A new report once again points to the horror home fires pose on the public, and the power of home fire sprinklers. Examining 10 years of fire data, the University of Fraser Valley in British Columbia released new research that bears a striking resemblance to U.S. data.
"We wanted to take a fresh look at the data in light of modern-day fire response, demographics, and building fire risk," says Joseph Clare, who co-authored the study "Sprinkler Systems and Residential Structure Fires--Revisted: Exploring the Impact of Sprinklers for Life Safety and Fire Spread." "The results underscore the life-saving potential of automated sprinklers in all residential settings, particularly when paired with working smoke alarms."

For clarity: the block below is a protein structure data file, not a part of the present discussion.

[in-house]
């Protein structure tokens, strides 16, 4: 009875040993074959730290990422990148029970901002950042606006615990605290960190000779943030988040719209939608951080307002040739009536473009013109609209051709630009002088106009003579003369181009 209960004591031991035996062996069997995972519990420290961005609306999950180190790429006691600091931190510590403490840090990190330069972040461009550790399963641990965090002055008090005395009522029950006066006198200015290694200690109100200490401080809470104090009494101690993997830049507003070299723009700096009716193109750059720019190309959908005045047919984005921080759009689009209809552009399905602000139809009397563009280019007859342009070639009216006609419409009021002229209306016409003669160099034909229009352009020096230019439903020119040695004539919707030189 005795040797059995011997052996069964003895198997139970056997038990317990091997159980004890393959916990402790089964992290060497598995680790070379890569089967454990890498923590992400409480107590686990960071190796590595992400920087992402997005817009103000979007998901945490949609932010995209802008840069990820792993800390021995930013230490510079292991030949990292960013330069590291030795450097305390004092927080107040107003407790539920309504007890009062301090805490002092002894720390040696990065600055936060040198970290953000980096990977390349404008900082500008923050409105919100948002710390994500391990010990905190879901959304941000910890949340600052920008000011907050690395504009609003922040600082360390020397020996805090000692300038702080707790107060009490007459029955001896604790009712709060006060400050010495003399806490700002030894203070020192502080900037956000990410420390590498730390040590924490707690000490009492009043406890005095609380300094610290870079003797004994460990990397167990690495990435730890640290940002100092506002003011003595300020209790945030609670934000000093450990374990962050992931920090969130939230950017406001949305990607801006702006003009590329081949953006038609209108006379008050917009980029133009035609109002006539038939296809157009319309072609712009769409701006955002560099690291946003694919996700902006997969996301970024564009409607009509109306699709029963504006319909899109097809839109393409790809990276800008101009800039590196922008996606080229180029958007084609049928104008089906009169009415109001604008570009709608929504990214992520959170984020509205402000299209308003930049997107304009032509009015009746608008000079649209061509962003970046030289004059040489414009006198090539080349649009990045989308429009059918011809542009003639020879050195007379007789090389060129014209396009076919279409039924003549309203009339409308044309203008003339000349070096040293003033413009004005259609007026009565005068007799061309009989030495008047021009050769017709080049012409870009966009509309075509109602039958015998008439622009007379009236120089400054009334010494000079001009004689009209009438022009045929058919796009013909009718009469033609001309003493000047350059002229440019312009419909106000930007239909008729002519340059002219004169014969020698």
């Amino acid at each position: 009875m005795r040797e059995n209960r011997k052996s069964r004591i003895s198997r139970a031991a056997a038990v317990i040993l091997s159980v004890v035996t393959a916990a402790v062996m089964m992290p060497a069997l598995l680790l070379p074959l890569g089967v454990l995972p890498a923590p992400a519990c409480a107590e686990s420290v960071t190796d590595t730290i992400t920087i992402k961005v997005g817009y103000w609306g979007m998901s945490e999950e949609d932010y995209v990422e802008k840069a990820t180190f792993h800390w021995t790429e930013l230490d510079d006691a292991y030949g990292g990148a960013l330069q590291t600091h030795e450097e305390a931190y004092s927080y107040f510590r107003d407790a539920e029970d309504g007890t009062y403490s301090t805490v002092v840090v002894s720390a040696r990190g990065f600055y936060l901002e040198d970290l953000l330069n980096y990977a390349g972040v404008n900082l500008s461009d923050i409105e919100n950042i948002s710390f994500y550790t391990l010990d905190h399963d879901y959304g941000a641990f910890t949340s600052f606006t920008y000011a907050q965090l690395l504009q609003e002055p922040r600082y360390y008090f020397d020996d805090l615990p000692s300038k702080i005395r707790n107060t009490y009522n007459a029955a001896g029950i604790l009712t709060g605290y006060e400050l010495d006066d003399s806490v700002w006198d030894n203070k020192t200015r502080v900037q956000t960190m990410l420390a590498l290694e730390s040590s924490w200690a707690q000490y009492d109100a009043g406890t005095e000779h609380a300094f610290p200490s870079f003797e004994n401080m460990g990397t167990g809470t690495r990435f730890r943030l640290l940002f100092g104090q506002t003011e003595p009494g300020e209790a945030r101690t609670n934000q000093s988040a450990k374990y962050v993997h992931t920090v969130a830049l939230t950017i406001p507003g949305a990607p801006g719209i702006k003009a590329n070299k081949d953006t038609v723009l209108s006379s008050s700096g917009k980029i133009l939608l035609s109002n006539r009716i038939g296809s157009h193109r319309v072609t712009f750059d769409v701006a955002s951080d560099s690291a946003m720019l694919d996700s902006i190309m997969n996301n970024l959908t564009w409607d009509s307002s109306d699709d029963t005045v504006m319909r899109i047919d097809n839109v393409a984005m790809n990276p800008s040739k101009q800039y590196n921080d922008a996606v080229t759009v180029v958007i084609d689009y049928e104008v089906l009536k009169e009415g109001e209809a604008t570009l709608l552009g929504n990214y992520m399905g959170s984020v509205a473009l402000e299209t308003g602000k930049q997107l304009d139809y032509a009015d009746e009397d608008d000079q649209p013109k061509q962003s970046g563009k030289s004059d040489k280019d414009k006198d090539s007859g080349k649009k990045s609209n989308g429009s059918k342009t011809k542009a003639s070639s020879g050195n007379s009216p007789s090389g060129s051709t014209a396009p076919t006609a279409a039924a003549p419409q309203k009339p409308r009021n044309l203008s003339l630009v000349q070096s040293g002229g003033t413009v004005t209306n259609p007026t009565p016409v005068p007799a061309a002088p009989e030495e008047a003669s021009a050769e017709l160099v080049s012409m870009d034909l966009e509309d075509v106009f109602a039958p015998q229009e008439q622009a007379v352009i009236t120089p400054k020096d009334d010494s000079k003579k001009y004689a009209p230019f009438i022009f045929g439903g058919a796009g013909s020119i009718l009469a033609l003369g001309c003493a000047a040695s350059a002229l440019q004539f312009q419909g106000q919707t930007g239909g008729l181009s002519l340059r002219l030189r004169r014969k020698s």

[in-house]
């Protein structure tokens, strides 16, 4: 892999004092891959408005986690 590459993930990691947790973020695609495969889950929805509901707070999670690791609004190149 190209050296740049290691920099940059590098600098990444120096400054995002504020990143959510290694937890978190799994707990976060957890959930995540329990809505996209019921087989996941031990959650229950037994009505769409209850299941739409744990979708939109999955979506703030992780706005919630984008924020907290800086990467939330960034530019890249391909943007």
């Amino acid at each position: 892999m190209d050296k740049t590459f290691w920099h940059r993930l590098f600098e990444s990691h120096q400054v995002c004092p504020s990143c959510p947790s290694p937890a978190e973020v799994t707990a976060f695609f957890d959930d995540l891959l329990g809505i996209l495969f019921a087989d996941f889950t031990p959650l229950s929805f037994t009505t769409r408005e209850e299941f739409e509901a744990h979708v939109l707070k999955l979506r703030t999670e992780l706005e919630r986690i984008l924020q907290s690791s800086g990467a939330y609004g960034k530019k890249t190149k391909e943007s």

Some of the reports key findings include:
- home fire sprinklers can reduce your risk of dying in a fire by 79 percent (NFPA's sprinkler report has a similar finding.)
- the risk of death is not equal among ages and genders. Older adults, for instance, are more likely to die in a residential fire than younger people (This is also the case in the U.S.)
- when fire sprinklers are present and activate, fires were confined to the room of origin more than 88 percent of the time (Here is NFPA's data on sprinkler operation.)
- home fire sprinklers in Canada impact firefighter safety (as they do in the U.S.)
"This is further evidence that mandatory sprinkler systems in all new homes would be a large, proactive step towards furthering residential fire safety in Canada," Clare told Fire Fighting in Canada. Visit the site for more information on this report.